Australia | Jun 12 2019
Brokers have taken the knife to Star Entertainment forecasts but most see valuation support.
-Market share lost in slots because of the construction of the new Sovereign Room
-Cost reductions expected to insulate earnings in difficult revenue environment
-Global operator interest may pose a catalyst
By Eva Brocklehurst
A weak trading update from The Star Entertainment ((SGR)) sent brokers scurrying to review earnings estimates and the outlook for the domestic gambling sector. The company has guided to operating earnings of $550-560m versus $568m in FY18. Second half VIP revenue is forecast to be down -30%, as weak economic conditions have affected player confidence.
UBS points out, unlike the first half, Star Entertainment is no longer taking meaningful market share. The broker lowers main floor and VIP assumptions to reflect growth in line with the broader gambling market and this results in downgrades to estimates of -16-21% in FY19-21.
Credit Suisse points out the company has lost market share in slot machines in Sydney because of the construction of the new Sovereign Room, which has forced the moving of banks of machines. Weaker premium mass play has also affected this segment.
Guidance compares to prior forecasts for operating earnings of $587m and Morgans downgrades to Hold from Add because of the uncertainty. Early broad-based improvement in the second half, reported at the first half result, has eased back and the broker notes domestic revenue from January 1 to June 8 was up just 0.3%. Slots revenue was up 1.6%, as Queensland experienced increased market share. Table game revenue, meanwhile, was down -0.8%.
Domestic conditions such as low wages growth, falling house prices and higher petrol prices as well as lower VIP turnover have all affected the second half, Ord Minnett suggests. Construction in Sydney and lower hold rates may be partially to blame, yet the broker deduces that the broader slowdown in discretionary expenditure is affecting the whole domestic casino market.
Macquarie was surprised by the intensity of the downturn in domestic business but envisages a strong focus on cost containment will provide greater leverage to a recovery and cushion the downside risk.
A cost reduction program of $40-50m per annum from the December quarter has been flagged and UBS believes this is prudent in the current environment. Cost savings will help achieve FY20 forecasts, Morgan Stanley agrees, but suspects it will be challenging if economic headwinds persist and the VIP market remains dormant.
Credit Suisse incorporates just half of the forecast savings into its numbers, believing execution may not be easy. The program aims to eliminate 15-20% of the company's salaried, overhead positions. The broker also assesses net debt will peak at 2.6x operating earnings in FY23, when Crown Sydney ((CWN)) will affect earnings the most, and the investment in Queen's Wharf in Brisbane will be fully expended.
Multiplex has been selected as the preferred contractor for the shell, core and façade work on Queen's Wharf, subject to Queensland government approval. Terms and costs are in line with budget, which Morgans suspects will allay some investor concerns. Importantly, around 60% of all project works will have either been completed or locked away at a fixed cost post the Multiplex contract.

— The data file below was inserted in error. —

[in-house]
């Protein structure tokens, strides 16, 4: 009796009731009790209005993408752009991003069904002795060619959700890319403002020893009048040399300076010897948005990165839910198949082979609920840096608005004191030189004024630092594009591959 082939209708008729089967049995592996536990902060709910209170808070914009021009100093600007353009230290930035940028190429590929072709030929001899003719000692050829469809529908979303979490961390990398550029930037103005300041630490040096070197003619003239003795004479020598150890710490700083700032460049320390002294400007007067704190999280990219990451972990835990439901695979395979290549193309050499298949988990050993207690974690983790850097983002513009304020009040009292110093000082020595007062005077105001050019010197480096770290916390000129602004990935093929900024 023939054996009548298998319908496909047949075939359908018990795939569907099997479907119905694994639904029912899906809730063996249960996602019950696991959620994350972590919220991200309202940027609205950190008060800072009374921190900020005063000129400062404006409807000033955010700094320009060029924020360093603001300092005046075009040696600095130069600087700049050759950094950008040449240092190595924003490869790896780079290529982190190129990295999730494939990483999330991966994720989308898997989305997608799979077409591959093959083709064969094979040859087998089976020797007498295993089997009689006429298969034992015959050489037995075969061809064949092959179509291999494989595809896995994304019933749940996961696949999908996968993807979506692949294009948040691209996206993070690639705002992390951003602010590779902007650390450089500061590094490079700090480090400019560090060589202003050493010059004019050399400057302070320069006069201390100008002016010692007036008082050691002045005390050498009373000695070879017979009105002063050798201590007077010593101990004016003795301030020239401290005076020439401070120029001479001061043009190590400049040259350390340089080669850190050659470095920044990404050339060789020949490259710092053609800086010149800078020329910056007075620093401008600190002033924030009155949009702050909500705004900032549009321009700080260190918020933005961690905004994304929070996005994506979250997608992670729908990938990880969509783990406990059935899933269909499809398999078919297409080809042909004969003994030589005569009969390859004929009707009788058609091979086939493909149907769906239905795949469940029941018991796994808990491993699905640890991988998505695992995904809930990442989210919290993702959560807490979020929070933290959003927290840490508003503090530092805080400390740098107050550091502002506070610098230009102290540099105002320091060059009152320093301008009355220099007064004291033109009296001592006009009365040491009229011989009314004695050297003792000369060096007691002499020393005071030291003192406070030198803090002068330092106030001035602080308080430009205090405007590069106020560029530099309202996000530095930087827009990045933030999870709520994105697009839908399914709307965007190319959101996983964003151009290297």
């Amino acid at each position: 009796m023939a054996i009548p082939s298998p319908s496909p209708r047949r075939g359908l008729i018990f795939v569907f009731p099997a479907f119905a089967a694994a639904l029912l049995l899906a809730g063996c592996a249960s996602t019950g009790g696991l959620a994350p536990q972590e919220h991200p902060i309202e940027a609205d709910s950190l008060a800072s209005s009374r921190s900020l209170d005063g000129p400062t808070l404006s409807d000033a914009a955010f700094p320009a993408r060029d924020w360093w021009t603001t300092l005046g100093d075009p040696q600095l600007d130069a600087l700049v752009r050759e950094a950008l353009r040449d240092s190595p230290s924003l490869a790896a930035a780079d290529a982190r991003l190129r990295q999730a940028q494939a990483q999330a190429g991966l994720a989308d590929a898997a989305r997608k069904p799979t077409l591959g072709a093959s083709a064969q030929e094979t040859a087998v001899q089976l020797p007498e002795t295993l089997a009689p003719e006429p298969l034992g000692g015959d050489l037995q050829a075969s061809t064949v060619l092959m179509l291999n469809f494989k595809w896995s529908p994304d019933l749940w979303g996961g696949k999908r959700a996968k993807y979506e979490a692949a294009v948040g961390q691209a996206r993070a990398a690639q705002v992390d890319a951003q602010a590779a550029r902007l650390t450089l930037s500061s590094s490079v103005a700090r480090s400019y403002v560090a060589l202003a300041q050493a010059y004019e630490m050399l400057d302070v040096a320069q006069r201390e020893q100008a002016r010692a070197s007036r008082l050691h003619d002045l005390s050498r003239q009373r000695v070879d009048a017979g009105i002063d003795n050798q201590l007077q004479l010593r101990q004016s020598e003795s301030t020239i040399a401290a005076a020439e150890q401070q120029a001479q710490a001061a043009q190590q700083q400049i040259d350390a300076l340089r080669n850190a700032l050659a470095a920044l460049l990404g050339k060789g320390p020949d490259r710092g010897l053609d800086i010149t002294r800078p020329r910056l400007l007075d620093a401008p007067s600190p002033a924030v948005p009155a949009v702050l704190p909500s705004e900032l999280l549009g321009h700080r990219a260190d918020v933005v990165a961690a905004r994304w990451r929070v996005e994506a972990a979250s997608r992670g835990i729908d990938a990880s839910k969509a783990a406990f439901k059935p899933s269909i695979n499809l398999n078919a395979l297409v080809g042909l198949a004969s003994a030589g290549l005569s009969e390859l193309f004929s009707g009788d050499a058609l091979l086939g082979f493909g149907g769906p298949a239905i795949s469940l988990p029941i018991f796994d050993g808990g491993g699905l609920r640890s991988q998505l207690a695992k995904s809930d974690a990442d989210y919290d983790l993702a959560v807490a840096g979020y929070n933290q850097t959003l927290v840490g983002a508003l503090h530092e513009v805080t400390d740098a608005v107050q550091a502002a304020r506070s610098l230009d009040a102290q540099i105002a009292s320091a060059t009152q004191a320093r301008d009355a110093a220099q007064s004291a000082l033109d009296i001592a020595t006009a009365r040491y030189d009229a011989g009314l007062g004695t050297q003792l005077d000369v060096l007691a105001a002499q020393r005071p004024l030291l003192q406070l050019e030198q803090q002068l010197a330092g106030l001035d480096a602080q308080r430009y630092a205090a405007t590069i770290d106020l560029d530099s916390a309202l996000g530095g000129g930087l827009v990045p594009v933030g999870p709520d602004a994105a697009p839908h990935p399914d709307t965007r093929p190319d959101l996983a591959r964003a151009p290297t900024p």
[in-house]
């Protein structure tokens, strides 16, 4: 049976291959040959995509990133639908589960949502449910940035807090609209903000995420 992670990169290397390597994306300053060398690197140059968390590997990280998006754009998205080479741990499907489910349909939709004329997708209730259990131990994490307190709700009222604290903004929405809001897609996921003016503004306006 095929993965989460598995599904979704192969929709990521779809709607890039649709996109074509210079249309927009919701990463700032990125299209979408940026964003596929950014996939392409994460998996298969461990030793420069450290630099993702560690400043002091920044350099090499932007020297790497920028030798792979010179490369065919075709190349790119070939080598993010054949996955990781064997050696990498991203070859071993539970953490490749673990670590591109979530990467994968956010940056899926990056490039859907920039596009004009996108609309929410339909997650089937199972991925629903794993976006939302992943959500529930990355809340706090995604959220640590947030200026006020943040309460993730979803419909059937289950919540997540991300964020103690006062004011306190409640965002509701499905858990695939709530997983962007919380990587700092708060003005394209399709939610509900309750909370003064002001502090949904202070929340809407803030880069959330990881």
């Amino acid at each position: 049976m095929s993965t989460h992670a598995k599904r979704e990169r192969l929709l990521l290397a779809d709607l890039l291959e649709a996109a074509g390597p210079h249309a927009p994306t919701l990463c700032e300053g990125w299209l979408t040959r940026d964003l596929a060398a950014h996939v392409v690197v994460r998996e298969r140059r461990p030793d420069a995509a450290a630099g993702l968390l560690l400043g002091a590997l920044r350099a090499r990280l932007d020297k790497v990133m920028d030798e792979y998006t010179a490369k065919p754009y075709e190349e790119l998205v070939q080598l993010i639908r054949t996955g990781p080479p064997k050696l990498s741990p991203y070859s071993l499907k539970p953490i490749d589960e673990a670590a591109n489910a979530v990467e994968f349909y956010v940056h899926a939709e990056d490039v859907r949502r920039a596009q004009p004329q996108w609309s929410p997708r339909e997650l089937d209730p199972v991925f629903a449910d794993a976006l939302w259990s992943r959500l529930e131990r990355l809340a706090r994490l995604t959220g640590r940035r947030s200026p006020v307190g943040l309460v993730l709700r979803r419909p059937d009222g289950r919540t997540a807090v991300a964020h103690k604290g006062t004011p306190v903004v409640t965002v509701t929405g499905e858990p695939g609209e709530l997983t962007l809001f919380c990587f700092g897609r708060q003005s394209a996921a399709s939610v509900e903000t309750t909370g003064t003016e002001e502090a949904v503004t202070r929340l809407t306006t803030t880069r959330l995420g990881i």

The cost reductions are expected to be achieved by the end of the first quarter in FY20 and Morgans expects the boost to earnings will help insulate earnings in a difficult revenue environment. The company will employ a centralised approach for a number of support functions going forward.
Deutsche Bank is sceptical that the company can execute on its cost reductions and expects threat of a second Gold Coast casino licence to weigh on the share price. While anticipating a slowing in domestic revenue growth in the second half, the broker acknowledges the extent could be larger than previously expected. Still, Deutsche Bank finds the valuation attractive and retains a Buy rating.
Ord Minnett notes there has been increased interest in Australian assets recently and calculates valuation support for Star Entertainment at $3.80, versus a sum-of-the-parts valuation of $4.80. Thus, the broker maintains a Buy rating and assesses valuation infers the Sydney casino could almost entirely support the share price. The slump in the shares after the downgrade is considered overdone, as rival Crown Resorts is likely to be facing similar domestic headwinds in Victoria.
Ord Minnett suggests global operators running the ruler over Australian gambling assets may pose a catalyst for the near term, although agrees macro economic headwinds and concerns over consumer confidence and tourism exist.
UBS believes comparisons with Crown Resorts and Sky City ((SKC)) multiples are becoming less relevant while the Gold Coast casino licence process is underway. The broker bases forecasts and valuation on no change to the competitive environment, and a tax outcome in Sydney which assumes no reduction in main floor tax revenue. As a result, share price upside is assumed if these outcomes are realised, although this is likely to occur in 2020.
FNArena's database has six Buy ratings and one Hold (Morgans) for The Star Entertainment with a consensus target of $4.86, signalling 24.5% upside to the last share price. The dividend yield on FY19 and FY20 forecasts is 5.5% and 5.3% respectively.
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